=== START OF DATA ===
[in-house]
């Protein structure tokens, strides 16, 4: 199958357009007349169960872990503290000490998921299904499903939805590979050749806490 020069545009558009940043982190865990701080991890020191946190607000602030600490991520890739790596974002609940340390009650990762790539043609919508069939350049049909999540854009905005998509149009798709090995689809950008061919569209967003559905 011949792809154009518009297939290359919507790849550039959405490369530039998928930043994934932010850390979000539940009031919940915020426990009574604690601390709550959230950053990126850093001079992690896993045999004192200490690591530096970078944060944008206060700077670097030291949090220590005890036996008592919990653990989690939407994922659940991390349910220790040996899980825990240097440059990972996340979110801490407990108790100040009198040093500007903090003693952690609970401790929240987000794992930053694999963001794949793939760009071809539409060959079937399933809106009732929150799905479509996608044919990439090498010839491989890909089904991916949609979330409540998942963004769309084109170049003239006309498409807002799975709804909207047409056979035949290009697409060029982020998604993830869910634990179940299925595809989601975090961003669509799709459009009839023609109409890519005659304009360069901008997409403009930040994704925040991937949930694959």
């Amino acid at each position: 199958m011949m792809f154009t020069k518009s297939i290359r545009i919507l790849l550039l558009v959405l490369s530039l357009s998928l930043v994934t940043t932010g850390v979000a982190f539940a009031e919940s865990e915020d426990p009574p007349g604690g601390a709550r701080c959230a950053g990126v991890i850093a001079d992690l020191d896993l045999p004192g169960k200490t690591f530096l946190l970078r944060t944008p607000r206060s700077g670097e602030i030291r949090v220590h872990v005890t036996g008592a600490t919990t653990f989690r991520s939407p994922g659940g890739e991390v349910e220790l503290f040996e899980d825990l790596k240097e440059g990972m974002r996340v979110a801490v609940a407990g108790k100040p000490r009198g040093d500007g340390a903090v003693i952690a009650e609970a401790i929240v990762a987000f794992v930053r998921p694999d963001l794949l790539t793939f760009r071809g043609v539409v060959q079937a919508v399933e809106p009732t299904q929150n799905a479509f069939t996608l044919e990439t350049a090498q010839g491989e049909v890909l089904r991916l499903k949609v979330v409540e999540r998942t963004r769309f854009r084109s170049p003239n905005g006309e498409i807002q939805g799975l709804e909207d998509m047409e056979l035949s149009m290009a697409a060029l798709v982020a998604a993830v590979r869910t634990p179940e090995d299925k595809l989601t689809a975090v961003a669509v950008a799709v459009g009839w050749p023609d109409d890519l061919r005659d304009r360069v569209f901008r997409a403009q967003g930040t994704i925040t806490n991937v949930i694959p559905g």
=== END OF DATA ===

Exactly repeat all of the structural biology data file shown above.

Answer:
[in-house]
């Protein structure tokens, strides 16, 4: 199958357009007349169960872990503290000490998921299904499903939805590979050749806490 020069545009558009940043982190865990701080991890020191946190607000602030600490991520890739790596974002609940340390009650990762790539043609919508069939350049049909999540854009905005998509149009798709090995689809950008061919569209967003559905 011949792809154009518009297939290359919507790849550039959405490369530039998928930043994934932010850390979000539940009031919940915020426990009574604690601390709550959230950053990126850093001079992690896993045999004192200490690591530096970078944060944008206060700077670097030291949090220590005890036996008592919990653990989690939407994922659940991390349910220790040996899980825990240097440059990972996340979110801490407990108790100040009198040093500007903090003693952690609970401790929240987000794992930053694999963001794949793939760009071809539409060959079937399933809106009732929150799905479509996608044919990439090498010839491989890909089904991916949609979330409540998942963004769309084109170049003239006309498409807002799975709804909207047409056979035949290009697409060029982020998604993830869910634990179940299925595809989601975090961003669509799709459009009839023609109409890519005659304009360069901008997409403009930040994704925040991937949930694959």
């Amino acid at each position: 199958m011949m792809f154009t020069k518009s297939i290359r545009i919507l790849l550039l558009v959405l490369s530039l357009s998928l930043v994934t940043t932010g850390v979000a982190f539940a009031e919940s865990e915020d426990p009574p007349g604690g601390a709550r701080c959230a950053g990126v991890i850093a001079d992690l020191d896993l045999p004192g169960k200490t690591f530096l946190l970078r944060t944008p607000r206060s700077g670097e602030i030291r949090v220590h872990v005890t036996g008592a600490t919990t653990f989690r991520s939407p994922g659940g890739e991390v349910e220790l503290f040996e899980d825990l790596k240097e440059g990972m974002r996340v979110a801490v609940a407990g108790k100040p000490r009198g040093d500007g340390a903090v003693i952690a009650e609970a401790i929240v990762a987000f794992v930053r998921p694999d963001l794949l790539t793939f760009r071809g043609v539409v060959q079937a919508v399933e809106p009732t299904q929150n799905a479509f069939t996608l044919e990439t350049a090498q010839g491989e049909v890909l089904r991916l499903k949609v979330v409540e999540r998942t963004r769309f854009r084109s170049p003239n905005g006309e498409i807002q939805g799975l709804e909207d998509m047409e056979l035949s149009m290009a697409a060029l798709v982020a998604a993830v590979r869910t634990p179940e090995d299925k595809l989601t689809a975090v961003a669509v950008a799709v459009g009839w050749p023609d109409d890519l061919r005659d304009r360069v569209f901008r997409a403009q967003g930040t994704i925040t806490n991937v949930i694959p559905g």